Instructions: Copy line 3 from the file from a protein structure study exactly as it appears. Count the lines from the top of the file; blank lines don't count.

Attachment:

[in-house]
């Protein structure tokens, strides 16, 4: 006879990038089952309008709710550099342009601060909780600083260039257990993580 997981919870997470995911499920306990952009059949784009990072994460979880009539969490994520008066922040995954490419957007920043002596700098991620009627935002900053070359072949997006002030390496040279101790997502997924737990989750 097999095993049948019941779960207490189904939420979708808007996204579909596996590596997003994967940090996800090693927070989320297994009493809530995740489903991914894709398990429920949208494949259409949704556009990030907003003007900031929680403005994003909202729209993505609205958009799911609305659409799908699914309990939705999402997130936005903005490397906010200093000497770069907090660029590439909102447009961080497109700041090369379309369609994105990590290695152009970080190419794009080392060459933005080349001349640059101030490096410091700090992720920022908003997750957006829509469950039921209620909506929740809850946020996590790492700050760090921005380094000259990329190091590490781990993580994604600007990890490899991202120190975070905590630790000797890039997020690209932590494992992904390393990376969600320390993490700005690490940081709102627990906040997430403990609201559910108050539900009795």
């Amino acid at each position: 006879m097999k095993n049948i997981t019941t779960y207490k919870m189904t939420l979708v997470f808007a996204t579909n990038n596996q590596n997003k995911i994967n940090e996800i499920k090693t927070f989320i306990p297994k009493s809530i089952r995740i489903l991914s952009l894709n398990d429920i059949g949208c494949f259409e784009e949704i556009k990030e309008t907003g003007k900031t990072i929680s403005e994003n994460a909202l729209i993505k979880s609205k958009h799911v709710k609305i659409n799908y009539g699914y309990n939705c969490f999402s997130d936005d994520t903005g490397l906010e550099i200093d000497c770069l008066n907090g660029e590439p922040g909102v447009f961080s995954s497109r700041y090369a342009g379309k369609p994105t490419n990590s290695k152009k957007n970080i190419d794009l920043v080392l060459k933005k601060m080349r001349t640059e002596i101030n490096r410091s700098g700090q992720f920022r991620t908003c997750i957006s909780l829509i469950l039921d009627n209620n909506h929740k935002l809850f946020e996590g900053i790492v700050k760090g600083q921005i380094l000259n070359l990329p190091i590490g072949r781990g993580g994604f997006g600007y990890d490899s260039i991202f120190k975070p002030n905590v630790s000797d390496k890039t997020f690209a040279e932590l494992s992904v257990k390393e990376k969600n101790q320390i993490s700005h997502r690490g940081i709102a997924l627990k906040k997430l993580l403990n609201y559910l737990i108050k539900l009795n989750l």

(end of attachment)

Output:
């Amino acid at each position: 006879m097999k095993n049948i997981t019941t779960y207490k919870m189904t939420l979708v997470f808007a996204t579909n990038n596996q590596n997003k995911i994967n940090e996800i499920k090693t927070f989320i306990p297994k009493s809530i089952r995740i489903l991914s952009l894709n398990d429920i059949g949208c494949f259409e784009e949704i556009k990030e309008t907003g003007k900031t990072i929680s403005e994003n994460a909202l729209i993505k979880s609205k958009h799911v709710k609305i659409n799908y009539g699914y309990n939705c969490f999402s997130d936005d994520t903005g490397l906010e550099i200093d000497c770069l008066n907090g660029e590439p922040g909102v447009f961080s995954s497109r700041y090369a342009g379309k369609p994105t490419n990590s290695k152009k957007n970080i190419d794009l920043v080392l060459k933005k601060m080349r001349t640059e002596i101030n490096r410091s700098g700090q992720f920022r991620t908003c997750i957006s909780l829509i469950l039921d009627n209620n909506h929740k935002l809850f946020e996590g900053i790492v700050k760090g600083q921005i380094l000259n070359l990329p190091i590490g072949r781990g993580g994604f997006g600007y990890d490899s260039i991202f120190k975070p002030n905590v630790s000797d390496k890039t997020f690209a040279e932590l494992s992904v257990k390393e990376k969600n101790q320390i993490s700005h997502r690490g940081i709102a997924l627990k906040k997430l993580l403990n609201y559910l737990i108050k539900l009795n989750l």